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Why Nobody Beats the Smart Money
10/14/2011 8:00 am EST
So-called “transparency” in the markets has actually created a heightened edge for big institutions, which can leverage their resources and huge pools of money to exploit government and central bank policies.
Effective trading in the markets has historically taken one of two routes. The first route understands the macroeconomic landscape that allows producers of copper in Argentina to sell it to China as they develop massive infrastructure projects.
The second route has been through providing market liquidity. This has involved acting as an intermediary in the production-to-final-use chain. Grain elevators are a good example of this.
Both of these endeavors entail risk on the traders’ behalf. Over the last 20 years, a third type of trading has taken center stage: the institutional guarantee.
The institutional guarantee is risk free and sold to the voting public under the auspices of governmental transparency. The public has the right to know what the next stimulus program, jobs program, interest rate policy, trade sanctions, etc. are going to include, as well as when and how they’re going to be implemented. It is our right as voting citizens to be included in the decision making process.
There are two realities that emerge from this process. The illusory feeling of inclusion is really the maximum benefit the general public can receive from this information. The tangible effects of these programs have little effect on any of us, individually. We may get a stimulus check or at some point be able to refinance our homes, but the push for full disclosure has very little tactile impact on our lives.
The second reality is that institutions with massive capital can leverage government and Federal Reserve policy into an artificial backstop. Transparency is actually causing more problems than it solves.
Institutions who have teams of lawyers and accountants to dissect the latest minutes from Capitol Hill or Ben Bernanke’s latest testimony before Congress filter through it with magnifying glasses to find exactly what loophole there is to exploit.
See related: Trade Like a Hedge Fund Manager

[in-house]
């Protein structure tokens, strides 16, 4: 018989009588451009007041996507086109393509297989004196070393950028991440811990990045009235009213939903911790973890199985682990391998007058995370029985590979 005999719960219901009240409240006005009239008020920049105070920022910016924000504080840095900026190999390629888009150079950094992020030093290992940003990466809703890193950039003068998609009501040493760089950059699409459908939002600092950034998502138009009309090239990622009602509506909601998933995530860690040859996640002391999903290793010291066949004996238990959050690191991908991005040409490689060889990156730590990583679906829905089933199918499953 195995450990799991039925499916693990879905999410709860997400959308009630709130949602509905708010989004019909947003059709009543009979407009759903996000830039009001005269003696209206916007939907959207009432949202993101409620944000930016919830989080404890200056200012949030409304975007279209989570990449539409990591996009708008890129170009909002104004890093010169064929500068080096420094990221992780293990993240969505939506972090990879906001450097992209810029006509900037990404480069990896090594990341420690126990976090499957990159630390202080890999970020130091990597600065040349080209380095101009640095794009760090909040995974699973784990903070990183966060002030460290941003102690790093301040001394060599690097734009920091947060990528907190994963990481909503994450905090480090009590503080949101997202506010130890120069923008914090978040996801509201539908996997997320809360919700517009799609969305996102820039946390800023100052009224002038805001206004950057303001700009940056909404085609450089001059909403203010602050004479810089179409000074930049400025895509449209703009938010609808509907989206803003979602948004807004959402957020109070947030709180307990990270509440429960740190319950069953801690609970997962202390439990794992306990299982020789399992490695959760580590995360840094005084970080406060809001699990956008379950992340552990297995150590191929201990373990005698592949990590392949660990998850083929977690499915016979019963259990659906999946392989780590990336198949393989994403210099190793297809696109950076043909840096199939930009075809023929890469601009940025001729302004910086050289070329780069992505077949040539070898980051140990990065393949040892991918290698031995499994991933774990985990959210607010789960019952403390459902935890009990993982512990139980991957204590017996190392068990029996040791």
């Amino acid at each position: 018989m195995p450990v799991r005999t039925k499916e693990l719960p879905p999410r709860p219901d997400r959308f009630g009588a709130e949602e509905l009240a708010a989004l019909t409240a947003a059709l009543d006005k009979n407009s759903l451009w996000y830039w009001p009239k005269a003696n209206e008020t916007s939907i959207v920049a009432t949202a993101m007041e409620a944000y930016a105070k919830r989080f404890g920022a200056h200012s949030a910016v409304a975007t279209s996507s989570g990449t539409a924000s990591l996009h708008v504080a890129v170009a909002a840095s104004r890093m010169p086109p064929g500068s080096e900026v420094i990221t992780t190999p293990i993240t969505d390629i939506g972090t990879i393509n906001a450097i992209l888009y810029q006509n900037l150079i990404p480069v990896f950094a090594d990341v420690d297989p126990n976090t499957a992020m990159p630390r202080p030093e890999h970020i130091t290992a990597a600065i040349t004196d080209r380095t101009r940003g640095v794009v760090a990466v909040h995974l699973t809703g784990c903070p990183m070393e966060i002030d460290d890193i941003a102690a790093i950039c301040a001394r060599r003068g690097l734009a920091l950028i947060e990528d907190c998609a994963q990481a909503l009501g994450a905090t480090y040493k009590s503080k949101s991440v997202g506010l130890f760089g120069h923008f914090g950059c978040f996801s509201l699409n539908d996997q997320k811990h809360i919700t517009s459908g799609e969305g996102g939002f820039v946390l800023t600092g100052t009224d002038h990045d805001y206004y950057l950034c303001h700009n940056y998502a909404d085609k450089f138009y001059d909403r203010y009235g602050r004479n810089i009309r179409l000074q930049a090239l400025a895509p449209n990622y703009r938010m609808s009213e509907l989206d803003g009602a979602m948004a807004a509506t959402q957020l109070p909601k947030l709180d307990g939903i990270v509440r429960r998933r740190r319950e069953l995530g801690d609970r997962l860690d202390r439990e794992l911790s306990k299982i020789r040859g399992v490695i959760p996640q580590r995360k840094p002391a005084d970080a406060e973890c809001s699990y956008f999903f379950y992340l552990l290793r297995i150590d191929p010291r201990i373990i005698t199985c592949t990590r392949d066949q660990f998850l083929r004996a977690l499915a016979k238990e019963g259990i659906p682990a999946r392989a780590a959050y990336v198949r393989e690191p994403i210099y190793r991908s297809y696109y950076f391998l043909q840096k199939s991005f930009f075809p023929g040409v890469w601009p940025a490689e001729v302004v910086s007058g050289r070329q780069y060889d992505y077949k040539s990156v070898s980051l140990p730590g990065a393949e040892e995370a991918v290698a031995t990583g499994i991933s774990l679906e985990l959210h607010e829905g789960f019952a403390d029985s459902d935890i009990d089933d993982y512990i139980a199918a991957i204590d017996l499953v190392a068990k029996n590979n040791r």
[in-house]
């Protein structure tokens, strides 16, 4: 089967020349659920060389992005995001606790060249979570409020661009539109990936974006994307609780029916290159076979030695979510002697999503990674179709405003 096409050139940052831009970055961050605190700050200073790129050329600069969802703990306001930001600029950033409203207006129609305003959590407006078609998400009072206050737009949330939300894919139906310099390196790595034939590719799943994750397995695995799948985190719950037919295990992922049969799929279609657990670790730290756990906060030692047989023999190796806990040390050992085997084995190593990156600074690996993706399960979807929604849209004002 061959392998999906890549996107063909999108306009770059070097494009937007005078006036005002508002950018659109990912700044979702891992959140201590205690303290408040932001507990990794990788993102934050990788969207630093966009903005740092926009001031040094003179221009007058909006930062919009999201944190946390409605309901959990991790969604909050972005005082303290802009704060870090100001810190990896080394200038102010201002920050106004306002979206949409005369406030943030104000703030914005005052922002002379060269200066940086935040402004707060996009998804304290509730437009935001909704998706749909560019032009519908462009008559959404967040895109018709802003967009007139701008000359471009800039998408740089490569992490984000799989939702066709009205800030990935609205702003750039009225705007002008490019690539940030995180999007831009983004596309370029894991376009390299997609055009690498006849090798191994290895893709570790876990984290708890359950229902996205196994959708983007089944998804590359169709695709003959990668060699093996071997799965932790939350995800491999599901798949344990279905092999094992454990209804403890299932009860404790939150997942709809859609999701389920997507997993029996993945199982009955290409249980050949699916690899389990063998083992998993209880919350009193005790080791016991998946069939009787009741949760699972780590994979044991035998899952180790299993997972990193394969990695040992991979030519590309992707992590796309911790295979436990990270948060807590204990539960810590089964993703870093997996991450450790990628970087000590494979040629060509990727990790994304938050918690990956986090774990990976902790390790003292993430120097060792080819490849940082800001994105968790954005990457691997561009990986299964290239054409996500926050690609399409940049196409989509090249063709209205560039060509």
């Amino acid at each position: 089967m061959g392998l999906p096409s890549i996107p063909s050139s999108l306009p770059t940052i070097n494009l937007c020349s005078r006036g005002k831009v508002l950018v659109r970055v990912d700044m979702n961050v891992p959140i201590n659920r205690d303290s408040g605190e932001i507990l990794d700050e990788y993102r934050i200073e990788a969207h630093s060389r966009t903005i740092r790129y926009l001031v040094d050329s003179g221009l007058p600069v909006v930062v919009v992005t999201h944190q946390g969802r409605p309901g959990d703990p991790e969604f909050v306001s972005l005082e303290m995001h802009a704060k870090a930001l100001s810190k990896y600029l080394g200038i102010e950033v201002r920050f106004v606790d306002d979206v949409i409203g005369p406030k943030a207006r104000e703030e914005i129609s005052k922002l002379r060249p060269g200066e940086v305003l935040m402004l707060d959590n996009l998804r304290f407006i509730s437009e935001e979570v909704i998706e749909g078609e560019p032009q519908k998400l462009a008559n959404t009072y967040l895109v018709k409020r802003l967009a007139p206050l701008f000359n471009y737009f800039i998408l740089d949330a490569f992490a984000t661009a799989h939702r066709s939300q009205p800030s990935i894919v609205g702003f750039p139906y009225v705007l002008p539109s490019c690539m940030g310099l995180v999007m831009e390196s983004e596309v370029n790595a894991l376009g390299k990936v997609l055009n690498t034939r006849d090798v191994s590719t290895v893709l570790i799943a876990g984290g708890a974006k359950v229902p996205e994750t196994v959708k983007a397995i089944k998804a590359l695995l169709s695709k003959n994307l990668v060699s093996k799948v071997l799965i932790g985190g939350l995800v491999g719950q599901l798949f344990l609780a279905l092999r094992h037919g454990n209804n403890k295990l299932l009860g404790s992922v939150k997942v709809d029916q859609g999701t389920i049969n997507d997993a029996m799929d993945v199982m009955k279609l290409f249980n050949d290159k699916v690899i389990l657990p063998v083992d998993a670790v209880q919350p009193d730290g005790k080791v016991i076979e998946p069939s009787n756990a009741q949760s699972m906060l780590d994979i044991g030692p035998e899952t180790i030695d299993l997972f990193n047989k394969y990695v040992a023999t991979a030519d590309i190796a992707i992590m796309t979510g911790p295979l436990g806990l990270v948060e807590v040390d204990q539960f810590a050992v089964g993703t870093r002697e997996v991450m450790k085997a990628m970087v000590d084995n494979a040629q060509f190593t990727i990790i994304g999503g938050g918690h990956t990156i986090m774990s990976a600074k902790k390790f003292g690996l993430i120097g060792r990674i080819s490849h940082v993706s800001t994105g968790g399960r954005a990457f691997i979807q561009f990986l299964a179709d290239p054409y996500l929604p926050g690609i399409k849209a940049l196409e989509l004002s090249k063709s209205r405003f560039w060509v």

The exploitations of these loopholes combined with the expected accountability of the government to back up their policies has been creating economic bubble after economic bubble. There is no incentive for legitimate market strategy or need for allocating a portion of a portfolio to speculative markets when a guaranteed return can be had through leaning on economic policy.
This has always been part of the way business has been done. Historically, it was limited to a few people or firms with the right board members or being part of the right social circle. The deals had potential for huge gains.
Think of westward expansion and the railway industry or the creation of entire neighborhoods of public housing. These deals were independent, local, and a small part of the overall capital pool. The information age has diminished the profit margin on these deals if for no other reason than to keep public uproar to a minimum.
The institutional-guarantee trader has simply swapped out declining profit margins for increased leverage. This has funneled more and more capital from all over into smaller pockets of profitability, therefore metamorphosing smaller, non-related pockets of exploitation into something global and systemic. This is how we ended up with the current global banking crisis.
There will always be people who are better informed or who make better decisions; that’s the way it’s supposed to be.
Using analytical skills to make a dollar is the American way. My suggestion is that our own thirst for information may be hindering the effectiveness of policy decisions. When Paul Volcker put the clamps on inflation, his intentions were clear, but the Fed’s implementation of that strategy was announced in the papers after actions were taken.
This protocol eliminated the free-ride opportunity in the financial markets. The same can be said for the handling of the savings and loan crisis when more than 700 banks were allowed to fail. America was made a great country by pioneers and visionaries willing to step out and put their money where their mouths were. No one should be “too big to fail,” and no one should be given a free ride, even if it is framed as “Keeping Americans in the loop.”
By Andy Waldock of Commodity and Derivative Advisors
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